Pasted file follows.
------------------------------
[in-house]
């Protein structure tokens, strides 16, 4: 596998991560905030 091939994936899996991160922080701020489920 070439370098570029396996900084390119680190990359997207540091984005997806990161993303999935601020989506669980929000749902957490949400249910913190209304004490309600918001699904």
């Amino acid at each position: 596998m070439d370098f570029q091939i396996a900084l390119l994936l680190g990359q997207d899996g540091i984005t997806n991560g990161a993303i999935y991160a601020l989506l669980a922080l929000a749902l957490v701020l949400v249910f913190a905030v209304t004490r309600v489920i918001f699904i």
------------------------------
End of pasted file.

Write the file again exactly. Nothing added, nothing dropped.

[in-house]
């Protein structure tokens, strides 16, 4: 596998991560905030 091939994936899996991160922080701020489920 070439370098570029396996900084390119680190990359997207540091984005997806990161993303999935601020989506669980929000749902957490949400249910913190209304004490309600918001699904």
């Amino acid at each position: 596998m070439d370098f570029q091939i396996a900084l390119l994936l680190g990359q997207d899996g540091i984005t997806n991560g990161a993303i999935y991160a601020l989506l669980a922080l929000a749902l957490v701020l949400v249910f913190a905030v209304t004490r309600v489920i918001f699904i």